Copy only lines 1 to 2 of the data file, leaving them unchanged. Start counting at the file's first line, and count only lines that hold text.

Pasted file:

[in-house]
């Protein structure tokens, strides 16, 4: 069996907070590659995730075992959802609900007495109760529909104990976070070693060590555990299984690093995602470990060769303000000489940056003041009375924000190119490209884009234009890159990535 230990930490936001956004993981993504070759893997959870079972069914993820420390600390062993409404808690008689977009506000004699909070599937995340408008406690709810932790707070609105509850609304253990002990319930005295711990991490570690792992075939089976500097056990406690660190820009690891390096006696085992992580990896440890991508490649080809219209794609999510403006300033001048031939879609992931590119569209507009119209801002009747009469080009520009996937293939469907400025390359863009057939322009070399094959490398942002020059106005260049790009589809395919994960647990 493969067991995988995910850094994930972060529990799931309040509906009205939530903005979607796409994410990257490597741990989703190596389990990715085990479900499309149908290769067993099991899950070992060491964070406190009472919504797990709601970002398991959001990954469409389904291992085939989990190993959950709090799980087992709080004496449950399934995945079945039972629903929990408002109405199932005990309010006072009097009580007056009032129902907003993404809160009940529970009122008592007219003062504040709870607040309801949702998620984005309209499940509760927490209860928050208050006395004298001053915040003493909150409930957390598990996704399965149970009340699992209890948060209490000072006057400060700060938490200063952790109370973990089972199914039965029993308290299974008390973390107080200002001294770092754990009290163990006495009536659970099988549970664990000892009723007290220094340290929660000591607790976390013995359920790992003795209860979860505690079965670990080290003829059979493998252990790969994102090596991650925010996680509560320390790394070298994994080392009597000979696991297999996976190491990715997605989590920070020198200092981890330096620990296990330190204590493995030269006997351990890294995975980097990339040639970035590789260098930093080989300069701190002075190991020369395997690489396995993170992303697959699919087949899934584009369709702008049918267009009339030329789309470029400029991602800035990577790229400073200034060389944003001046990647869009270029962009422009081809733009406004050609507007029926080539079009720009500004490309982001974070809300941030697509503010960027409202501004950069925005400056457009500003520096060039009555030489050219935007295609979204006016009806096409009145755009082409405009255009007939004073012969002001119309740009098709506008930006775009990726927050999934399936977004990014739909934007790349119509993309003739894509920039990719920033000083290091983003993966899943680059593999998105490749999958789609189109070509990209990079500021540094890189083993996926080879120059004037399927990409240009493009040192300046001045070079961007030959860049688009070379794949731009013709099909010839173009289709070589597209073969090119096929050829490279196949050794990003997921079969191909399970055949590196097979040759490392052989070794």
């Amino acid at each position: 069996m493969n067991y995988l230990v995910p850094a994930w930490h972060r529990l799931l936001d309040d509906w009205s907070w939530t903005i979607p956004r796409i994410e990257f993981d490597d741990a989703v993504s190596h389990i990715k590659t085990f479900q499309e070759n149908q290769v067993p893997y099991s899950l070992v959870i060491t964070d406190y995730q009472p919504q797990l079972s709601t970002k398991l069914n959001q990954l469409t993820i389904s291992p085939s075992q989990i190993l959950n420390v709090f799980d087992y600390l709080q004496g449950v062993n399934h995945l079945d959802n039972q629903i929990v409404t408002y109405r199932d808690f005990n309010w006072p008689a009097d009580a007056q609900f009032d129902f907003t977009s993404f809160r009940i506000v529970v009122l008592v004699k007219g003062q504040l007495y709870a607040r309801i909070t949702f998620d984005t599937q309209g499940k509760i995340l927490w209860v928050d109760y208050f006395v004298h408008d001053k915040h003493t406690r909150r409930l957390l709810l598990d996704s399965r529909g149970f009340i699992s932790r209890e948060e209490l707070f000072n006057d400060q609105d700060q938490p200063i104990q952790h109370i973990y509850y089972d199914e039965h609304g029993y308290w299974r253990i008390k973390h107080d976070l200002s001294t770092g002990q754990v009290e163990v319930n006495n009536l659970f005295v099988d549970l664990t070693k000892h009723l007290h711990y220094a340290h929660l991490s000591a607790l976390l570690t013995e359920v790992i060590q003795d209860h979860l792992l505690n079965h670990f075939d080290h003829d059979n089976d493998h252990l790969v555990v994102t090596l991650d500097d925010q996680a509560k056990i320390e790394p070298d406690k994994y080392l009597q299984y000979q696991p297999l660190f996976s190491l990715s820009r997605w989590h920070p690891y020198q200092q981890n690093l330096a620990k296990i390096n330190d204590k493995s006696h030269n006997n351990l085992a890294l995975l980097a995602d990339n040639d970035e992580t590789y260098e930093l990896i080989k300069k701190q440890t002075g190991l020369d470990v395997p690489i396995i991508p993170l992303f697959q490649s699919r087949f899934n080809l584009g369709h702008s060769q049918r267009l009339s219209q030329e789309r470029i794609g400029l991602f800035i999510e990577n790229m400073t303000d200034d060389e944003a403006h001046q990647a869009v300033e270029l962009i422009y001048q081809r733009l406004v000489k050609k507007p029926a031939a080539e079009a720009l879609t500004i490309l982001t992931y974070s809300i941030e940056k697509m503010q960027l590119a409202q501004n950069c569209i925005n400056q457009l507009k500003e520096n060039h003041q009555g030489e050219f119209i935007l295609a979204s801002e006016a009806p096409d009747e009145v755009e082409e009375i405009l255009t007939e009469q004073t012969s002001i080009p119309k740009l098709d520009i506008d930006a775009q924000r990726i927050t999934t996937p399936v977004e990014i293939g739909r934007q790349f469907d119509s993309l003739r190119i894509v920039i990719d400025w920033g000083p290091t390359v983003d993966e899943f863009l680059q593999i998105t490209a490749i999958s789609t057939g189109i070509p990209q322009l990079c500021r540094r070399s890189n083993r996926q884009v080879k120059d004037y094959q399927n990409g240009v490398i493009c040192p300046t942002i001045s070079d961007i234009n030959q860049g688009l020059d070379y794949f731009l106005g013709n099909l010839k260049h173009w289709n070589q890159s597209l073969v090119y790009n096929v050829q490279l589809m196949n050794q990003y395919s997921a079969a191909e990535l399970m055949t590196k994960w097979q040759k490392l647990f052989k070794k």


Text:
[in-house]
């Protein structure tokens, strides 16, 4: 069996907070590659995730075992959802609900007495109760529909104990976070070693060590555990299984690093995602470990060769303000000489940056003041009375924000190119490209884009234009890159990535 230990930490936001956004993981993504070759893997959870079972069914993820420390600390062993409404808690008689977009506000004699909070599937995340408008406690709810932790707070609105509850609304253990002990319930005295711990991490570690792992075939089976500097056990406690660190820009690891390096006696085992992580990896440890991508490649080809219209794609999510403006300033001048031939879609992931590119569209507009119209801002009747009469080009520009996937293939469907400025390359863009057939322009070399094959490398942002020059106005260049790009589809395919994960647990 493969067991995988995910850094994930972060529990799931309040509906009205939530903005979607796409994410990257490597741990989703190596389990990715085990479900499309149908290769067993099991899950070992060491964070406190009472919504797990709601970002398991959001990954469409389904291992085939989990190993959950709090799980087992709080004496449950399934995945079945039972629903929990408002109405199932005990309010006072009097009580007056009032129902907003993404809160009940529970009122008592007219003062504040709870607040309801949702998620984005309209499940509760927490209860928050208050006395004298001053915040003493909150409930957390598990996704399965149970009340699992209890948060209490000072006057400060700060938490200063952790109370973990089972199914039965029993308290299974008390973390107080200002001294770092754990009290163990006495009536659970099988549970664990000892009723007290220094340290929660000591607790976390013995359920790992003795209860979860505690079965670990080290003829059979493998252990790969994102090596991650925010996680509560320390790394070298994994080392009597000979696991297999996976190491990715997605989590920070020198200092981890330096620990296990330190204590493995030269006997351990890294995975980097990339040639970035590789260098930093080989300069701190002075190991020369395997690489396995993170992303697959699919087949899934584009369709702008049918267009009339030329789309470029400029991602800035990577790229400073200034060389944003001046990647869009270029962009422009081809733009406004050609507007029926080539079009720009500004490309982001974070809300941030697509503010960027409202501004950069925005400056457009500003520096060039009555030489050219935007295609979204006016009806096409009145755009082409405009255009007939004073012969002001119309740009098709506008930006775009990726927050999934399936977004990014739909934007790349119509993309003739894509920039990719920033000083290091983003993966899943680059593999998105490749999958789609189109070509990209990079500021540094890189083993996926080879120059004037399927990409240009493009040192300046001045070079961007030959860049688009070379794949731009013709099909010839173009289709070589597209073969090119096929050829490279196949050794990003997921079969191909399970055949590196097979040759490392052989070794």